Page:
Design

Designer of the Day: Ian McDonald

The studio ceramist on shooting hoops, a forthcoming show in Japan, and his aversion to clutter.

The studio ceramist on shooting hoops, a forthcoming show in Japan, and his aversion to clutter.

Here, we ask a designer to take a selfie and give us an inside look at their lives.

Age: 42

Occupation: Ceramist

Hometown: Bloomfield Hills, Michigan, via Eugene, Oregon, via San Francisco, California

Studio location: Cranbrook Academy of Art, Bloomfield Hills, Michigan

Describe what you make: Ive mostly worked with ceramics for the past twenty years. My early experience was in functional pottery. Though I’ve changed course many times since then, I still approach sculpture and design through the lens of a potter: [focusing on] wasting nothing, economy of form and material, and direct experience. There’s a certain criterion and failure in pottery that I think is important, at least in terms of production. Some of this criterion is motivational, and some of it is conceptual. Today, I consider myself to be a studio ceramist.

The most important thing you’ve designed to date: The most important thing to me is  the process—the moment of new discovery while working. A very early, important discovery for me was when I realized the potter’s wheel is really just a spinning top that allows me to make forms. This changed the way I approached the tool, removed the prescribed notion of function, and turned me toward sculpture.

The problem your work solves: I think it solves some formal and technical problems for me, which leads to a more conceptual point of view. It solves, or at least bridges, a gap between production, automation, and the handmade. Although my work may appear industrial, it’s still produced by hand. This allows for more variety and a more diverse visual language. You could program many [kinds of] forms to be produced or printed, but I feel that, currently, the language of these forms is pretty static and too similar.

 

What you are working on now: I’m working toward a solo show with the Curator’s Cube in Tokyo. I’ve been pretty invested in pieces that are very low to the table surface and incorporate scrap or salvaged steel components that act as inserts, trays, or frames for the ceramic parts. The shifting qualities of different materials has always interested me. I’ve also been recently named artist-in-residence and Area Head of the Ceramics Department at the Cranbrook Academy of Art. This position too is a process, working alongside students and other artists and designers.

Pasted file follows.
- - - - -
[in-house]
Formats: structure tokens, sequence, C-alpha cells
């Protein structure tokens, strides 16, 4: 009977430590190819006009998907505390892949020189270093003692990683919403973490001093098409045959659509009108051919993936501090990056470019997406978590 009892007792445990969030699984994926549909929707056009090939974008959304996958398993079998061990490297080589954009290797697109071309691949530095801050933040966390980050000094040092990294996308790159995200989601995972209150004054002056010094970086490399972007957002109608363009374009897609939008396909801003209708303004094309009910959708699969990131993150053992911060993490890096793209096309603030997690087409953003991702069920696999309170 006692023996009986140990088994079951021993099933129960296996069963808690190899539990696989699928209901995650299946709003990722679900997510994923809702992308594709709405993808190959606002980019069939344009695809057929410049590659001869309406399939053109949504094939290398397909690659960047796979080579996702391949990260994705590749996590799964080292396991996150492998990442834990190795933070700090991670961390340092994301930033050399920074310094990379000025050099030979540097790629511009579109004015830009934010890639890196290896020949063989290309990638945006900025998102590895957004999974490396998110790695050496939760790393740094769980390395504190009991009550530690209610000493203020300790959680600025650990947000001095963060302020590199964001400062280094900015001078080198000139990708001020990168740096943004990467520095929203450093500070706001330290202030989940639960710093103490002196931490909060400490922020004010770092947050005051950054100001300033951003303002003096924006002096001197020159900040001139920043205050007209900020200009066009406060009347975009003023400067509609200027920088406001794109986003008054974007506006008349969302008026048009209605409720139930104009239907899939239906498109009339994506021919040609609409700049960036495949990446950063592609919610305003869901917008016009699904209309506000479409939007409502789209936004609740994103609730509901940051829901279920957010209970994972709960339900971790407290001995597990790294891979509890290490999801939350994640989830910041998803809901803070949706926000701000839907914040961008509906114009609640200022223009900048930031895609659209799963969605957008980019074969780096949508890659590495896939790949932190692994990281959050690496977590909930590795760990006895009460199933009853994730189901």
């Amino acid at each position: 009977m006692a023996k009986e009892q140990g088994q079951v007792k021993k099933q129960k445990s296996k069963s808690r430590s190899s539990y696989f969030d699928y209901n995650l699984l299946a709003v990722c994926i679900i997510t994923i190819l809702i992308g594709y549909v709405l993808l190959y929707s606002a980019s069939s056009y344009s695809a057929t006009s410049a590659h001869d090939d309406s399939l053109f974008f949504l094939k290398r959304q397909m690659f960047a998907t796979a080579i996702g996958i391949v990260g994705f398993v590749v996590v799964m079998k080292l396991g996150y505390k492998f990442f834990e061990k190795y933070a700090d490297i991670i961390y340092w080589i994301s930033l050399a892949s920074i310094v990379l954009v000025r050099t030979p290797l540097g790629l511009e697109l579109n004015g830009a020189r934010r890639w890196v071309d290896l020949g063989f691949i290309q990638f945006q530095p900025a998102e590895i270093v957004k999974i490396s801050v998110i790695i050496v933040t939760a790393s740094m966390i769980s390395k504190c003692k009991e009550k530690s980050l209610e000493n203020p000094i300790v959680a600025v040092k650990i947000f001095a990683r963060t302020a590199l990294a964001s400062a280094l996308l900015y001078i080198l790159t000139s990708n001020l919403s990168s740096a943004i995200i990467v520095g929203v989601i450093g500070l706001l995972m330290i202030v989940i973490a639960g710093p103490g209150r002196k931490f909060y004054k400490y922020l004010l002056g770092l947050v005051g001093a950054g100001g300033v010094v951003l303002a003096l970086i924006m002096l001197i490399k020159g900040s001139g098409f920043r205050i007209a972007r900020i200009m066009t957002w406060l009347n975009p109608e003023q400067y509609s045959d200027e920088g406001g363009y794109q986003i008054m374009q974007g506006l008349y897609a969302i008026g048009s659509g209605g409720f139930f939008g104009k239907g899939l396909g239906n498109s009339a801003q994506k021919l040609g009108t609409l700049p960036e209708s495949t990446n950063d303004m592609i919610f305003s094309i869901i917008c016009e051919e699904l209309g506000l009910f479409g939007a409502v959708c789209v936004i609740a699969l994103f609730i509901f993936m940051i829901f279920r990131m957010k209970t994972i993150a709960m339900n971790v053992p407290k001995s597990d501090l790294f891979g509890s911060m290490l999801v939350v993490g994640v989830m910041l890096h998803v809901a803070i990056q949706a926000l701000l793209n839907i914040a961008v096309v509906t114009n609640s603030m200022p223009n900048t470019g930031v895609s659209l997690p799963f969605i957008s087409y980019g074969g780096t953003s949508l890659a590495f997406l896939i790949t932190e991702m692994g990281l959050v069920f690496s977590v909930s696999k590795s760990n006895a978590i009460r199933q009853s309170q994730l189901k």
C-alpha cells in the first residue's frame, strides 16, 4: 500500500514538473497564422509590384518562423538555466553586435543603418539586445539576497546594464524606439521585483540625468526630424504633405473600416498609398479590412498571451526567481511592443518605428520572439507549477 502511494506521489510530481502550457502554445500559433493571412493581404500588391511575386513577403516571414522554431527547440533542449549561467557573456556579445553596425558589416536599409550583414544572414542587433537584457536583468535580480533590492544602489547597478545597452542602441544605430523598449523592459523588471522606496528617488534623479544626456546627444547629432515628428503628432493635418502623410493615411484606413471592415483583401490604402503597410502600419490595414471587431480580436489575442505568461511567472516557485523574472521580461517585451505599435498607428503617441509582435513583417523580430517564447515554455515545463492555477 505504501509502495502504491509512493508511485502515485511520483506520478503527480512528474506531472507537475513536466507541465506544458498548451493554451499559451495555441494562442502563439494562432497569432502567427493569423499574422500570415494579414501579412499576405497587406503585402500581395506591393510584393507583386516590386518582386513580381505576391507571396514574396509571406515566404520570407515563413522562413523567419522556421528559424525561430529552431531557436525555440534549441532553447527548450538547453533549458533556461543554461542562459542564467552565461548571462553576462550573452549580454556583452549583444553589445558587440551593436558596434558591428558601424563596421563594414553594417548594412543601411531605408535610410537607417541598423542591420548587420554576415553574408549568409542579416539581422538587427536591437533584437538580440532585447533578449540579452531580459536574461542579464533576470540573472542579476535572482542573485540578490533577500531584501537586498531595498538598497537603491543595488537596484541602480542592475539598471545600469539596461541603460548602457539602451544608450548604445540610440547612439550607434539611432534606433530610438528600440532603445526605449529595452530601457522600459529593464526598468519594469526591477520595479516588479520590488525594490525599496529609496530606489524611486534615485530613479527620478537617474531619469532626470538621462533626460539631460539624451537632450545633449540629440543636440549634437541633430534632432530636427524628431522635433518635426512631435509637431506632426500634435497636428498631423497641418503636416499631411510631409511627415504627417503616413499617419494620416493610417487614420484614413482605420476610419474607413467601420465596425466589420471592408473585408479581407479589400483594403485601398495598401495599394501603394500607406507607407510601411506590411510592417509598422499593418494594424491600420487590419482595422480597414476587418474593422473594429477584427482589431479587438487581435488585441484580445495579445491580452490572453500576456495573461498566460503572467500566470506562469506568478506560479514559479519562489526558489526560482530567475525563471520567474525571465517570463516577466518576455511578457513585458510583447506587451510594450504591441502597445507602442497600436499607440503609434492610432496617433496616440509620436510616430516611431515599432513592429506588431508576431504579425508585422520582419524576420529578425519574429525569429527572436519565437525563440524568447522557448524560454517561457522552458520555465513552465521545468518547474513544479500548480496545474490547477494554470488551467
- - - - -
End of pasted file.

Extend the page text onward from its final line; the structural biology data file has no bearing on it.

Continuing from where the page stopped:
What you absolutely have to have in your studio: I like my studio to be clean—I have difficulty seeing objects and ideas with too much clutter. I almost never eat in the studio, as I prefer to work steady, leave, then return. I also tend to rotate sound between music and podcasts. I need these to be long-form—otherwise I just get distracted by constantly having to change the music.

What you do when you’re not working: I’m usually with my family. I have a four-year-old daughter, so there’s a lot to be present for. I also like basketball, so I try to play a few times a week. Overall, when I’m not working, I’m hanging out around the house, sort of moving things around.

Sources of creative envy: That’s an endless list. Off the top of my head: Carol Bove, Thomas Schütte, Louise Nevelson, Giuseppe Penone, Charlotte Posenenske, Isamu Noguchi, Nathalie Du Pasquier, Robert Turner, Lee Ufan, and Hans Coper.

The distraction you want to eliminate: Part of me thinks any inefficiency is a distraction. But sometimes you discover things while chasing an idea that seems pointless.

Concrete or marble? Depends on what it is being used for.

High-rise or townhouse? Beach house.

Aliens or ghosts? I prefer energy and spirit.

Remember or forget? Remember.

Dark or light? Both.

 

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